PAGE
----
Historic Campbeltown film archive donated to National Library
The historic archive from Campbeltown Picture House – one of the first purpose built cinemas in Britain which opened in 1913 – is being donated to the safe keeping of the National Library of Scotland.
The charity that runs the cinema has carried out an extensive project in cataloguing and digitising its paper records and has agreed that their long term preservation is best secured as part of the National Library’s Moving Image Archive.
The Grade-A listed Campbeltown Picture House is to re-open later this year after a £3.5 million restoration project that will confirm its place at the heart of the cultural, entertainment and social life of Campbeltown and Kintyre.
The Glasgow-school building with its art nouveau exterior was designed as a cinema and is the oldest in Scotland that has been continually used for that purpose. Set on the banks of Campbeltown loch, it is of major architectural and historical significance.
The paper archive tells the story of how cinema became established in Scotland, detailing the roles played by some of the early pioneers and the local people who backed them by becoming shareholders in the Picture House venture.
The Campbeltown Picture House may never have existed had it not been for its first managing director, Frederick Rendell Burnette. Born in Dorset, he started life as a performer being variously described as a wizard, mind-reader and conjurer.
Spotting an opportunity with the advent of moving pictures, he visited the United States to discover more and, on returning to Scotland, set up a chain of cinemas including the Campbeltown Picture House. Not content with only showing films, he commissioned them as well and in 1914 local people were treated to a showing of a film featuring the 6th, 7th, and 9th battalions of Argyll and Sutherland Highlanders marching through the town from the Old Quay.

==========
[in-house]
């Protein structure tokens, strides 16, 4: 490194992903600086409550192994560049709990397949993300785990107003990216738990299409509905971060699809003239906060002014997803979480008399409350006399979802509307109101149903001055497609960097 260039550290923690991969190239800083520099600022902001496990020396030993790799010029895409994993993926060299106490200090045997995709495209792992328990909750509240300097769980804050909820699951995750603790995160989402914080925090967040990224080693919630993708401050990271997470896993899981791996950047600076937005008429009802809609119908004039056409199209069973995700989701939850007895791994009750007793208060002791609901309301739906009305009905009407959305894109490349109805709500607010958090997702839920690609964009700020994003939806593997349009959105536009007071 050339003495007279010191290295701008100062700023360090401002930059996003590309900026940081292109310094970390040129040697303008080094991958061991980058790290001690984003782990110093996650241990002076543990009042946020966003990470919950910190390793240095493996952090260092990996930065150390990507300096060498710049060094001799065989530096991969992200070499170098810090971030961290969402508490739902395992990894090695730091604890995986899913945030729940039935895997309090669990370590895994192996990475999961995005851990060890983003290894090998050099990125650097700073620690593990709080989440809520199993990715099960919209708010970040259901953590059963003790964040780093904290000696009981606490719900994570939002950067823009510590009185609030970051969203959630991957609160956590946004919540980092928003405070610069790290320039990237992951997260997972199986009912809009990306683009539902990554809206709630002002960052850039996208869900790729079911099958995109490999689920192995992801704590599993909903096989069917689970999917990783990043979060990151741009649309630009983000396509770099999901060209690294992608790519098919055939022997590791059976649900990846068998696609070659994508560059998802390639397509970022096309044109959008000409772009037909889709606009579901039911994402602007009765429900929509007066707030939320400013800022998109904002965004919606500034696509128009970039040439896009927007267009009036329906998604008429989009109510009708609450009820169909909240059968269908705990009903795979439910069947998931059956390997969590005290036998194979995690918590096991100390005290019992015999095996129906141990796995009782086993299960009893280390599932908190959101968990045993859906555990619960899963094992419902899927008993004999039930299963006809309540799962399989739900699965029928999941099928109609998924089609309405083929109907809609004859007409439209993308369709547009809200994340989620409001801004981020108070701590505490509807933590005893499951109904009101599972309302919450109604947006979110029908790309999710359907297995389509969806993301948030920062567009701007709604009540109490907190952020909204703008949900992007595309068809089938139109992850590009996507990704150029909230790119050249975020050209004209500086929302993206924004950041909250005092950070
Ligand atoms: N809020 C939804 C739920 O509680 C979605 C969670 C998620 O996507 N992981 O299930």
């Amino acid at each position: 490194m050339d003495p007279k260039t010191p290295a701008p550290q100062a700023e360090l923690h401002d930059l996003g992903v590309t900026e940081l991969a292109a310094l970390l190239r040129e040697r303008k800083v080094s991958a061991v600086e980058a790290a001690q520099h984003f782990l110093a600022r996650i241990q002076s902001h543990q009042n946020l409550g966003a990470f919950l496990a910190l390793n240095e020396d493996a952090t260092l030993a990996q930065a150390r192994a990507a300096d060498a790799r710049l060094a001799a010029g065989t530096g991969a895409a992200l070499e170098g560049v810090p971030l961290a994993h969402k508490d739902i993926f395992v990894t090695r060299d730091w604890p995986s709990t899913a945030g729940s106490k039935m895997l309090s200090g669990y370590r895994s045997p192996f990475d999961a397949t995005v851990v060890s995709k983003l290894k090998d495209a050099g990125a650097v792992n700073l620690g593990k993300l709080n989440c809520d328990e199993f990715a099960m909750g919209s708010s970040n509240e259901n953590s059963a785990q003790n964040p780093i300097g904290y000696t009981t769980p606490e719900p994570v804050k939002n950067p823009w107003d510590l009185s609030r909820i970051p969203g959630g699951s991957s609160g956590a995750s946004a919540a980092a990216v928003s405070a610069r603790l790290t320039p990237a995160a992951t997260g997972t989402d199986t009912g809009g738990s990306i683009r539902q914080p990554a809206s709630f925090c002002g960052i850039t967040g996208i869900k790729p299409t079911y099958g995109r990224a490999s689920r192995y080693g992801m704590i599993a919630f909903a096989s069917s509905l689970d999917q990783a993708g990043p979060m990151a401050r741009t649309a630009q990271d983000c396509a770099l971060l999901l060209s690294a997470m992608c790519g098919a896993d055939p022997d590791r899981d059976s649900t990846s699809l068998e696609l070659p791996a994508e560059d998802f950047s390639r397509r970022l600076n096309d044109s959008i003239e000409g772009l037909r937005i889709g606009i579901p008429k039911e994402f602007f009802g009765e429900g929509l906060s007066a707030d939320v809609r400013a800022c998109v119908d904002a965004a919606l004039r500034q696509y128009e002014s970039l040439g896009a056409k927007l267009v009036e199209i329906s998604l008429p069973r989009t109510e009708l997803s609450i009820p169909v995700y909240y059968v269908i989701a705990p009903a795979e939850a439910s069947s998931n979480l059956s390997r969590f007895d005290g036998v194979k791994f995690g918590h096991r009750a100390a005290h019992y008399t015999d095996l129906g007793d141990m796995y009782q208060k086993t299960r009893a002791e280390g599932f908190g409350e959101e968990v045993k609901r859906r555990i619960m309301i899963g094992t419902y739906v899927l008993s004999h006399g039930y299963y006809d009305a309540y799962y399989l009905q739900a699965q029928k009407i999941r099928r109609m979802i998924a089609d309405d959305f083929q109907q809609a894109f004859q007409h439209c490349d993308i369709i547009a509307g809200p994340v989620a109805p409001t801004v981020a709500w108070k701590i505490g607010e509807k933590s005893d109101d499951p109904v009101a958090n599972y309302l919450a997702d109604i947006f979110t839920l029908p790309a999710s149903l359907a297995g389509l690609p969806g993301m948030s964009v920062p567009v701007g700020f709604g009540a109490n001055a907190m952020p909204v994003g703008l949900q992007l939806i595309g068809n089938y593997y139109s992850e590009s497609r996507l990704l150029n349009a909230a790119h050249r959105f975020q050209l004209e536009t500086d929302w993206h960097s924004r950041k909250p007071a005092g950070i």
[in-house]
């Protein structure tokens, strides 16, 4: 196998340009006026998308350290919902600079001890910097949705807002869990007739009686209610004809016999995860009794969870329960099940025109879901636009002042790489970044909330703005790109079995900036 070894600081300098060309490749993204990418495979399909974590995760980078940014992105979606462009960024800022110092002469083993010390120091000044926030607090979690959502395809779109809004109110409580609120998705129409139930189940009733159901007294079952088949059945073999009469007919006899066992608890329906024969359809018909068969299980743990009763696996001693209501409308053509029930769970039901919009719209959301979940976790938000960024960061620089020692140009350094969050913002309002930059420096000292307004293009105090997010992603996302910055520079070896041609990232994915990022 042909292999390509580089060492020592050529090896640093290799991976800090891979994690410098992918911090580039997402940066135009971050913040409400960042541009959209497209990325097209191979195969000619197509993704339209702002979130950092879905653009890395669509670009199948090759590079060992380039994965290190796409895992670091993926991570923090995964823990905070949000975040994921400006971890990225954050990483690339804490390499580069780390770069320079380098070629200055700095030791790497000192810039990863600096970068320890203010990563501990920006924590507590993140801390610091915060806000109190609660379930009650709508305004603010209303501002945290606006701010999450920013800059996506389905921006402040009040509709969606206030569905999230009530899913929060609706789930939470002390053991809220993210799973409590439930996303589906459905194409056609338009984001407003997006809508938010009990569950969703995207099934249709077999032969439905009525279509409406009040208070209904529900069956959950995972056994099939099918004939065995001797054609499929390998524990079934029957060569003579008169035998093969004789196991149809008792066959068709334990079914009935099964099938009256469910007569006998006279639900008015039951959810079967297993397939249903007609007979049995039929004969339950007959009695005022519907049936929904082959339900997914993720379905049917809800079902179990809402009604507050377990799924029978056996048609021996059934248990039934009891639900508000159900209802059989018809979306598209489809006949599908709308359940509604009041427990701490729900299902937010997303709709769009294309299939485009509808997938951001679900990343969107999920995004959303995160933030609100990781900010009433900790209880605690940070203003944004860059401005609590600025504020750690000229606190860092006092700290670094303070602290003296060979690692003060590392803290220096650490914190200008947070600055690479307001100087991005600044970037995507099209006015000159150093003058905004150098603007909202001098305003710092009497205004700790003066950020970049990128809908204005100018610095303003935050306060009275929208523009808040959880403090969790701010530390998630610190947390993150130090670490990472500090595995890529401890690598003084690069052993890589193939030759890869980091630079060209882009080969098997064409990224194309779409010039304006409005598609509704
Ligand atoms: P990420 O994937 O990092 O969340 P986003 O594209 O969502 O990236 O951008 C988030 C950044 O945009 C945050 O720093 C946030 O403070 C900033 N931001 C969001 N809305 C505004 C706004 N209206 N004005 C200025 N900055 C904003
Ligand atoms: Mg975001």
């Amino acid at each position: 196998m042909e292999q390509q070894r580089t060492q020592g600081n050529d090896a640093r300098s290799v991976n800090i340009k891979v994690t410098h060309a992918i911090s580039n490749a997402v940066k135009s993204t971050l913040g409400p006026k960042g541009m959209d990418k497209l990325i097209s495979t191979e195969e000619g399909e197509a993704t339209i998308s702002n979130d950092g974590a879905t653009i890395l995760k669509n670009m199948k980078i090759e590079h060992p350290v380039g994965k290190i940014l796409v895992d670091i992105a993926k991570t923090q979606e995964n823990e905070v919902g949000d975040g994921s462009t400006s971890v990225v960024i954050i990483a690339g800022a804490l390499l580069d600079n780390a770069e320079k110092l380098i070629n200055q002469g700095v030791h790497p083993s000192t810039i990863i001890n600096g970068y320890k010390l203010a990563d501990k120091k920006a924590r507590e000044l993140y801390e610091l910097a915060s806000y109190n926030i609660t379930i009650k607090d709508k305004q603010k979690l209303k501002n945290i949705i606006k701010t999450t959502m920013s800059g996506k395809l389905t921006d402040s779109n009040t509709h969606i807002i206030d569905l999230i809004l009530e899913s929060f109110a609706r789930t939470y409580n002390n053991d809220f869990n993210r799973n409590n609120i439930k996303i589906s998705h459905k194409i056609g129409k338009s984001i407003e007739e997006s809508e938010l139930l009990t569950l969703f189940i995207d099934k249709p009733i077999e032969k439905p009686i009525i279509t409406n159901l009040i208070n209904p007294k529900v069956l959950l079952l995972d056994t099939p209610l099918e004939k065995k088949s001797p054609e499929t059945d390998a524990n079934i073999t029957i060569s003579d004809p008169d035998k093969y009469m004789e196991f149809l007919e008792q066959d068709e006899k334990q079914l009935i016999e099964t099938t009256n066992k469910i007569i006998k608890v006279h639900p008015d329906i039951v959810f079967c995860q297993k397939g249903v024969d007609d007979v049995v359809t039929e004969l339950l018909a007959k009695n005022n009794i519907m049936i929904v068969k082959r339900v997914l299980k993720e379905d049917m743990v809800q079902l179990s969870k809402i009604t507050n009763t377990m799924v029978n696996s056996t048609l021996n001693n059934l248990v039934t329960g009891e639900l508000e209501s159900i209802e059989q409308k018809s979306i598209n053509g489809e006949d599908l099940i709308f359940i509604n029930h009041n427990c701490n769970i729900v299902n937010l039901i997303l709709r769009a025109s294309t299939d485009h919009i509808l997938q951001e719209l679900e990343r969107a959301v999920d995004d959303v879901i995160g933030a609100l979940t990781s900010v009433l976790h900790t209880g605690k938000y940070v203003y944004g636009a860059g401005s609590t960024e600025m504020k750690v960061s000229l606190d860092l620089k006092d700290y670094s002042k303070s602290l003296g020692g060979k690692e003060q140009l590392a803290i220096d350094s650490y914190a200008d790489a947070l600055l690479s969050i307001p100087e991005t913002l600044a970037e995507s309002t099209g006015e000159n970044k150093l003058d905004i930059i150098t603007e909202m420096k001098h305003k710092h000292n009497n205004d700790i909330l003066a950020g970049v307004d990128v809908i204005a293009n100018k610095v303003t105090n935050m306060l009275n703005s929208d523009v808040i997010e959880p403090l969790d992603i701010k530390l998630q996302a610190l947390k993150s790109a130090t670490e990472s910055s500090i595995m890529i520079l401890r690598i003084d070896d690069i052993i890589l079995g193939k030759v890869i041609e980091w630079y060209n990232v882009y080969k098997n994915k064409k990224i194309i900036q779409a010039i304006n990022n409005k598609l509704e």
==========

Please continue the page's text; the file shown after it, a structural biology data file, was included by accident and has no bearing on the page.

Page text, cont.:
Other items in the archive include newspaper cuttings announcing the opening of the new cinema on Monday May 26, 1913 “as a first class picture house.”
One cutting continued: “This house has been specially designed for comfort and safety and will compare favourably with any first class, up-to-date London or Glasgow picture house. Nothing but the best pictures selected for this theatre.”
The collection also features detailed architectural drawings for the construction of the Picture House, early advertisements for cinema showings, a receipt for the sale of the cinema piano in 1933 as the silent films it used to accompany gave way to “the talkies” and edgers detailing the contributions of the original 40 shareholders.
Other fascinating artefacts detail all the financial information involved in running the cinema, including the wages paid to the various members of staff, as well as details of a plane crash in 1938 which was carrying film reels to the Picture House. The plane came down in gale force winds near Largs but, fortunately, the two crew survived. The Picture House had to be closed that night as the reels containing the main picture, an American gangster movie “Bullets or Ballots” starring Humphrey Bogart and Edward G Robinson, were stuck on the wrecked plane on an Ayrshire hillside.
“Campbeltown Picture House occupies a very special place in the history of cinema in Scotland which makes its archive all the more important,” said Ruth Washbrook the National Library’s Moving Image and Sound Collections Manager.
“The Campbeltown archive will enrich our collections and add to the knowledge we hold about cinema in Scotland. We are delighted it is coming to us.”
Jane Mayo, who chairs Campbeltown Community Business Ltd., the charity which runs the cinema and has carried out the restoration, said: “We are delighted our precious archive will become part of the national collection so that future generations can be inspired by the details of the story of an isolated community determined to bring the latest technologies to their town.”